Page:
Election Day turnout in Florida was down significantly from 2016, as a lack of a competitive GOP primary, surging vote-by-mail totals and the coronavirus all kept voters away from the polls on Tuesday.
But the total number of votes in the Democratic primary between former Vice President Joe Biden and Vermont Sen. Bernie Sanders beat 2016 numbers as Florida Democrats voted by mail in record numbers.
By 10 p.m. Tuesday, 1,711,881 Democratic votes had been cast in the 2020 primary, surpassing the 1,709,183 Democratic votes that were cast in the 2016 primary.
The total number of votes cast at the polls on Tuesday by both Democrats and Republicans was projected to be just over 910,000, according to Let’s Preserve the American Dream, an advocacy group run by GOP pollster Ryan Tyson that analyzes data and conducts polling in multiple states. That’s down significantly from 2016, when just over 2 million Democrats and Republicans voted on Election Day.
Fernand Amandi, a Democratic strategist and pollster, said the vote returns by Florida Democrats were impressive considering fears of the novel coronavirus and the fact that Sanders’ campaign didn’t have the same momentum it did in 2016, when Florida voted one week after Sanders upset Hillary Clinton in the Michigan primary.
Sanders lost Michigan to Biden by 16.5 percentage points last week and trailed him in delegates 898 to 745 heading into Tuesday’s contests.
“I think these numbers prove that Florida Democrats are engaged and voting,” Amandi said.
In early voting, 438,948 registered Democrats cast a ballot in Florida, according to the Florida Department of State, up from 367,382 in 2016. According to vote-by-mail totals released by the state on Tuesday morning, 658,234 Democrats returned a ballot, up from 528,210 in 2016. The 2020 vote-by-mail number will increase as voters hand in their ballots on Election Day.
The gains in vote-by-mail and early voting by Democrats were enough to offset the lower Election Day votes. Democrats were on pace to hit 500,000 votes cast on Election Day, down significantly from the 834,971 Democratic votes cast in the 2016 presidential primary.
Republican turnout was unsurprisingly down from 2016, as President Donald Trump faced nominal opposition in his bid for reelection. The tally at 10 p.m. Tuesday indicated 1.2 million Republicans had voted, down from 2.3 million in 2016 when Trump faced Florida Sen. Marco Rubio and Texas Sen. Ted Cruz.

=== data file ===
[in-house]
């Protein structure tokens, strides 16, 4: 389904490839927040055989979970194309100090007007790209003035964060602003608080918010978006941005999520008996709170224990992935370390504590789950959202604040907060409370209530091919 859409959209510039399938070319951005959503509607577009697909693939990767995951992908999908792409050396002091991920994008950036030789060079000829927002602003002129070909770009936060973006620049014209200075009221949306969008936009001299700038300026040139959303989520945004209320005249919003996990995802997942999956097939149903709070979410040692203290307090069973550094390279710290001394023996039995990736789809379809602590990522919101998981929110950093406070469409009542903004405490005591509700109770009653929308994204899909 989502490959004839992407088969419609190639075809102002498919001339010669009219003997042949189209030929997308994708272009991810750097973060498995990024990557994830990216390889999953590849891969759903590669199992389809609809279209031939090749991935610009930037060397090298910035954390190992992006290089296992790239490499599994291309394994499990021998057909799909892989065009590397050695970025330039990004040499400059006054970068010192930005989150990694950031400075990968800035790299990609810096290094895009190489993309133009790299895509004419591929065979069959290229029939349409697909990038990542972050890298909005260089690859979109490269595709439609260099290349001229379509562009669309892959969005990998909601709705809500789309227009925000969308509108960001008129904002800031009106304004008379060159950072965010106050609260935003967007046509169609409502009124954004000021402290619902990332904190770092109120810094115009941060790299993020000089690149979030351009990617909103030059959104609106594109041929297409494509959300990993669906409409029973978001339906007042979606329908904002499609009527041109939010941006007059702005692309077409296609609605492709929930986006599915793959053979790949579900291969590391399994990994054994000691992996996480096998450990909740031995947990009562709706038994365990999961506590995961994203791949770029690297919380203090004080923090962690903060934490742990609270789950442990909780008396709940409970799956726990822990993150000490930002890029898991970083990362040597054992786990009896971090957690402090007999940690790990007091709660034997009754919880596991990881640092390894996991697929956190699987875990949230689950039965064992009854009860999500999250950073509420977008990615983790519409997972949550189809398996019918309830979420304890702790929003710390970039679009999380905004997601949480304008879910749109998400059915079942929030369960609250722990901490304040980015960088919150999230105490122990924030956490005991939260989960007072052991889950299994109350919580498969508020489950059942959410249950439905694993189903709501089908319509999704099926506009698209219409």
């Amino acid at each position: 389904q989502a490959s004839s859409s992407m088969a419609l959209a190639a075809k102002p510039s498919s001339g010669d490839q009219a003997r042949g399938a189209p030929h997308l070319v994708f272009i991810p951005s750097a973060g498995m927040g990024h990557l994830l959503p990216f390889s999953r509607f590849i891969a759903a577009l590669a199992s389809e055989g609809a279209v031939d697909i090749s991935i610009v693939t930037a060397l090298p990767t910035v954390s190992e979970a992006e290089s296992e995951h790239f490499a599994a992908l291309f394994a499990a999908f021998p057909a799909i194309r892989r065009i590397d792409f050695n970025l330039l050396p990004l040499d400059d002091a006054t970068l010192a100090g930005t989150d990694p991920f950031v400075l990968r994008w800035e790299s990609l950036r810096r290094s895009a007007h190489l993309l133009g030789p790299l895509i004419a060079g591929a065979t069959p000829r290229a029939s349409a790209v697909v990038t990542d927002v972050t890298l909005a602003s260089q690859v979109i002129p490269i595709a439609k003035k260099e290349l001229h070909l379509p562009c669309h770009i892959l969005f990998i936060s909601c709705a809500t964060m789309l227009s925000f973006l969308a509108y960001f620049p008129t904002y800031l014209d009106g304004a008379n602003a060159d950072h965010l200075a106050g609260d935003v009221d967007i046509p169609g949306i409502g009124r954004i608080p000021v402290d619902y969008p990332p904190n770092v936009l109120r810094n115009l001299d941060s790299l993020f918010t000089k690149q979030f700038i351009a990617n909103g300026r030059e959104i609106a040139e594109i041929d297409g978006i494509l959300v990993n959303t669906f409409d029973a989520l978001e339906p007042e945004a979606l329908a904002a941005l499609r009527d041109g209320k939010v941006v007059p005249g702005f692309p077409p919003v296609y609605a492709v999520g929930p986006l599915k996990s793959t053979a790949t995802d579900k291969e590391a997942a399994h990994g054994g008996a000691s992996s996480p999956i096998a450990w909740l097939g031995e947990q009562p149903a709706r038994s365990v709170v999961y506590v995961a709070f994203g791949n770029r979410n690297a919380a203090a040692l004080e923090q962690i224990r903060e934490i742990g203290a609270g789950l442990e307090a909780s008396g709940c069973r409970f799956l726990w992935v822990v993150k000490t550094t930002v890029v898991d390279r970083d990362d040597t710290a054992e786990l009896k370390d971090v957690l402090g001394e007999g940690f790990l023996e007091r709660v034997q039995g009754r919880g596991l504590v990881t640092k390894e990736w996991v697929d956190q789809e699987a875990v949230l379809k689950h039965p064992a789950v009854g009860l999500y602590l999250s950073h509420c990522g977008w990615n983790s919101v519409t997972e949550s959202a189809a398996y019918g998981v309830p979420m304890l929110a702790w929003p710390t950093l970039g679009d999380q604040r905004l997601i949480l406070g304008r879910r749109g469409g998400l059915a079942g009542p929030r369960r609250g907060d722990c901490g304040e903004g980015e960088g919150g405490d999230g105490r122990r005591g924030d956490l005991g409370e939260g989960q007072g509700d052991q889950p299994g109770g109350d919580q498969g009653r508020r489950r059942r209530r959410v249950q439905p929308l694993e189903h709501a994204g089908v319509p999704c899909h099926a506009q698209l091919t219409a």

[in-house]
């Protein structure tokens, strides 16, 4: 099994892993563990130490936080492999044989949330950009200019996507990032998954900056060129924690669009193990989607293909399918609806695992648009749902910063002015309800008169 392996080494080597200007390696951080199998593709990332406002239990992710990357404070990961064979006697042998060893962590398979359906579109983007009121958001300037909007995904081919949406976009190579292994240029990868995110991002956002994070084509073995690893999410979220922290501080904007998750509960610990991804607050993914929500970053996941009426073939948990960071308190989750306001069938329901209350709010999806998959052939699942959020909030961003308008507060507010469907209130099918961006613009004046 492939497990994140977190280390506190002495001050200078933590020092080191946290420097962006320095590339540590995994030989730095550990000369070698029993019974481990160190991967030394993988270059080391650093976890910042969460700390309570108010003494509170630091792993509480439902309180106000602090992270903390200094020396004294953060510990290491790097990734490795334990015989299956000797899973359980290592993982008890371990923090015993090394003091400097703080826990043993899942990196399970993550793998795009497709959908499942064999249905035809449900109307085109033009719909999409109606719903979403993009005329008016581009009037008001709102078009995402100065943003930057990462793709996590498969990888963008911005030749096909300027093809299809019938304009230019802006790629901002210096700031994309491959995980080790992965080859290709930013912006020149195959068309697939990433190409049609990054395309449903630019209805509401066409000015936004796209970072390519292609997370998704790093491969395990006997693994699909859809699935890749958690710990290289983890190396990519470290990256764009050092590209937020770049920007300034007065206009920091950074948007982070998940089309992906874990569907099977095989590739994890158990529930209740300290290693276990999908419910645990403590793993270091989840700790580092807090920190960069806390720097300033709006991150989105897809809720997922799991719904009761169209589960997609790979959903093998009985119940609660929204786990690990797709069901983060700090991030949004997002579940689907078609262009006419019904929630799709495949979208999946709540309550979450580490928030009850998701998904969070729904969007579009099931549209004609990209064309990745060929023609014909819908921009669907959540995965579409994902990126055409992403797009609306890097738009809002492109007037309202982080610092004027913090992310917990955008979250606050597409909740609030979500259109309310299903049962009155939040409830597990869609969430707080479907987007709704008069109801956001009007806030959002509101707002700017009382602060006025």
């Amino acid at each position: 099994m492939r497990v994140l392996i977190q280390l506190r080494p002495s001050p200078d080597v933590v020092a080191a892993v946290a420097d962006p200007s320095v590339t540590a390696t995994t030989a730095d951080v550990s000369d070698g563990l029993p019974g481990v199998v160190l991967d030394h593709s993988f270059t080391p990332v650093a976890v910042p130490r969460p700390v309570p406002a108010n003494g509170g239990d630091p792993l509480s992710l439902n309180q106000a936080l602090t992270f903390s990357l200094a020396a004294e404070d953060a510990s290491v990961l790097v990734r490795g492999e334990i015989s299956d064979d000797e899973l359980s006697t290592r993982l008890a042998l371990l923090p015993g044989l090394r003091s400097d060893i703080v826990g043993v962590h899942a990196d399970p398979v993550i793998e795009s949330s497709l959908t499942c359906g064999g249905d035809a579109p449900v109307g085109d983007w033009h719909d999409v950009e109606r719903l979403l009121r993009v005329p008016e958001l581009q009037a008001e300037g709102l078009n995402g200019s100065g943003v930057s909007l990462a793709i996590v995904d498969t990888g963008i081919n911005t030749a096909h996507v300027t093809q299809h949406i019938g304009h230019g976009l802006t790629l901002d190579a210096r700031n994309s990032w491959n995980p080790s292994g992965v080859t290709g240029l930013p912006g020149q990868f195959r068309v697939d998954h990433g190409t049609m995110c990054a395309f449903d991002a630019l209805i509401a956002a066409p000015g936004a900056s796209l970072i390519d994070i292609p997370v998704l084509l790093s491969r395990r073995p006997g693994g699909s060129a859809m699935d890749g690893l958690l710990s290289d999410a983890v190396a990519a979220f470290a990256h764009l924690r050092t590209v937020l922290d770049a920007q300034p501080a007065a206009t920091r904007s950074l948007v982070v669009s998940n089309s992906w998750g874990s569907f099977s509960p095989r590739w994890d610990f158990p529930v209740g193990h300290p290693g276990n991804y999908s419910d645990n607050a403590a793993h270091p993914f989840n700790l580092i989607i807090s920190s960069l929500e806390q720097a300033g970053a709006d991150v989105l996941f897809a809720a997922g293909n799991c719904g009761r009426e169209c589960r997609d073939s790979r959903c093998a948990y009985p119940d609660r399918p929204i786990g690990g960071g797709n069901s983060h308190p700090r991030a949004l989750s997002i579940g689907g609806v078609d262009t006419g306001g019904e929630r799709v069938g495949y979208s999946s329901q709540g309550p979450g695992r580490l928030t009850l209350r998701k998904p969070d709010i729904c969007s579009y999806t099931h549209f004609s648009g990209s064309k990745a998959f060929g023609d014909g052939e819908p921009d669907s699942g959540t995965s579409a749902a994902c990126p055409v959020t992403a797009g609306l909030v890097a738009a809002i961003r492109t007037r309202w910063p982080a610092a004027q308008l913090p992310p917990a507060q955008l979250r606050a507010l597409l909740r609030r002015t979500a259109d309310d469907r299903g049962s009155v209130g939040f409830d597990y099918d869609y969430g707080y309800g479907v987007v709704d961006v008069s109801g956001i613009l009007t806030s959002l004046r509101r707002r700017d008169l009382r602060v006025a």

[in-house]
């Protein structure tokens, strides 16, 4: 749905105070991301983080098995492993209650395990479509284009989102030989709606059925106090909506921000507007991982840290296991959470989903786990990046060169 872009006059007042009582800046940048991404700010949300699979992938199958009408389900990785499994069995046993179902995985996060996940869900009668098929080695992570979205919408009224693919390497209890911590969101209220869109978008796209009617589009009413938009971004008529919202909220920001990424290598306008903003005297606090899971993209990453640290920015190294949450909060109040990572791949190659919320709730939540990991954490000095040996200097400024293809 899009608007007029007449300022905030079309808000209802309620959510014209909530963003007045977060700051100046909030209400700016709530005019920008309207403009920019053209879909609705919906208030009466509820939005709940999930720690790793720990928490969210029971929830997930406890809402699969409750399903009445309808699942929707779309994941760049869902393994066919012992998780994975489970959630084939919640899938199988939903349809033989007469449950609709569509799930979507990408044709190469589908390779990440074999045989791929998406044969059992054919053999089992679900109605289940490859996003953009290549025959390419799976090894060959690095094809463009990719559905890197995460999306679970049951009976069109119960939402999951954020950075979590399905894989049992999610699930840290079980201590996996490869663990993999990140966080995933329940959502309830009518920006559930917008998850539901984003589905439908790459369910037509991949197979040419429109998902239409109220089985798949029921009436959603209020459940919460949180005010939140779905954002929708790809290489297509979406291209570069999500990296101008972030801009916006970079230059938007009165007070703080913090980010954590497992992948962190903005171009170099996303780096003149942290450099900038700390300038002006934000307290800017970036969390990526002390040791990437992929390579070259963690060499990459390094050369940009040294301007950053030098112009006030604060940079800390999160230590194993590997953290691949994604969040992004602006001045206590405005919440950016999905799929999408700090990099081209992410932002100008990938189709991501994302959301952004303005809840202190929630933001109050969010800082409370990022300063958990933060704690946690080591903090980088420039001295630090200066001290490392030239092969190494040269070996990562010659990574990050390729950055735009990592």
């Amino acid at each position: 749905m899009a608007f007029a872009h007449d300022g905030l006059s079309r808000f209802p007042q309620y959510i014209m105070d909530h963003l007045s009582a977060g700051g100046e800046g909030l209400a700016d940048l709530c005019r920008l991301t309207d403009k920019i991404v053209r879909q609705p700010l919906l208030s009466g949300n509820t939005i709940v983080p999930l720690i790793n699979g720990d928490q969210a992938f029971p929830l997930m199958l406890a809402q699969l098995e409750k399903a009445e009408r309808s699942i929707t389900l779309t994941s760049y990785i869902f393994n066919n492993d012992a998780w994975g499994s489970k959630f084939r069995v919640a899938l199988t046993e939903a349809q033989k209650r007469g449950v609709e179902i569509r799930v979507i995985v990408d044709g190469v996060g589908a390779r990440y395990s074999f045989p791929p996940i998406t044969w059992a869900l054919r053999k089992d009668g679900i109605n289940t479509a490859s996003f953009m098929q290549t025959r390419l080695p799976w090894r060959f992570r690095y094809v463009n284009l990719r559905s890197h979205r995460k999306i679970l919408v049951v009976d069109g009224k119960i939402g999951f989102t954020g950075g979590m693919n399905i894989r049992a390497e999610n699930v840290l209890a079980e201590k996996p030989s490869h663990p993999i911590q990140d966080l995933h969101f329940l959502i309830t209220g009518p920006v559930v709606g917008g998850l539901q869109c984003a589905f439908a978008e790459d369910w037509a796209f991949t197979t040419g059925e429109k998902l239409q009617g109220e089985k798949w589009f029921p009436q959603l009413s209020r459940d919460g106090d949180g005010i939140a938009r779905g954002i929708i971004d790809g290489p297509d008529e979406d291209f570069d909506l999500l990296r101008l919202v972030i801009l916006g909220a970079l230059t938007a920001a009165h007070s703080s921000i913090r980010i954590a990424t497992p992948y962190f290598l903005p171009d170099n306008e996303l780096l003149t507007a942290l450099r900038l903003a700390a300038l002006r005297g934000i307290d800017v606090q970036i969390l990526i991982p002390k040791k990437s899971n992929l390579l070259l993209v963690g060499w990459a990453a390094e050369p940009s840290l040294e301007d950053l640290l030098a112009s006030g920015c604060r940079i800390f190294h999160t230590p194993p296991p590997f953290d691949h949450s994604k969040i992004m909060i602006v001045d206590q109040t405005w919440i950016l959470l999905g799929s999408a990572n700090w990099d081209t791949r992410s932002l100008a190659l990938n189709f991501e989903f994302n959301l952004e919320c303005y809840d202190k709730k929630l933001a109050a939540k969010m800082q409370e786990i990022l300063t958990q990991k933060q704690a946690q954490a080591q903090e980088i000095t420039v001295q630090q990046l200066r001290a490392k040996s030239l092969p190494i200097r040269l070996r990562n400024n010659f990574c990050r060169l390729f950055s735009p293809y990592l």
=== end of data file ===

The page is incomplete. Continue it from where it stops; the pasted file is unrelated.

Though GOP vote-by-mail ballot returns initially were high, significantly outpacing Democrats in the first weeks, the total ended up being down slightly compared to 2016, and early voting had plummeted to barely 40% of what it was four years ago.
Tyson said Democrats’ turnout was “respectable for all that’s going on, assuming they keep this trajectory.”
As for Republicans, Tyson said he wouldn’t make much of their depressed turnout, given the lack of a competitive contest.
“I’m not sure what’s newsworthy here other than the fact that turnout is low,” he said.
Democrats boosted vote-by-mail turnout by more than 100,000 ballots due in part to a massive mail ballot enrollment campaign pegged to the presidential primary. And early voting was up as well, even as Election Day voters dropped off.
Florida Democratic Party executive director Juan Peñalosa said in a memo that the vote-by-mail and early vote increases show that “Floridians are energized and committed to defeating Donald Trump in 2020.”
Peñalosa also called for an expansion of vote-by-mail programs in light of COVID-19, the disease caused by the novel coronavirus, a position shared by the national Democratic Party chairman Tom Perez. Perez said all remaining Democratic primaries should use vote-by-mail to keep voters away from the polls.
“In order to ensure the voices of voters are heard, the DNC is urging the remaining primary states to use a variety of other critical mechanisms that will make voting easier and safer for voters and election officials alike,” Perez said in a statement. “The simplest tool is vote by mail, which is already in use in a number of states and should be made available to all registered voters.”
The Biden campaign said ahead of Tuesday’s results that it expected a lower turnout on Election Day, but that Florida’s and Arizona’s turnout numbers will be “roughly on pace” from 2016 totals.
“While voter turnout on Election Day itself may be lower due to COVID-19 concerns, we believe that, with early vote and vote by mail, overall turnout will be roughly on pace for 2016 in Arizona and Florida and roughly on pace for 2018 in Illinois, and that voter turnout in all three states will reflect the population at large,” Biden deputy campaign manager Kate Bedingfield said in a memo released on Tuesday.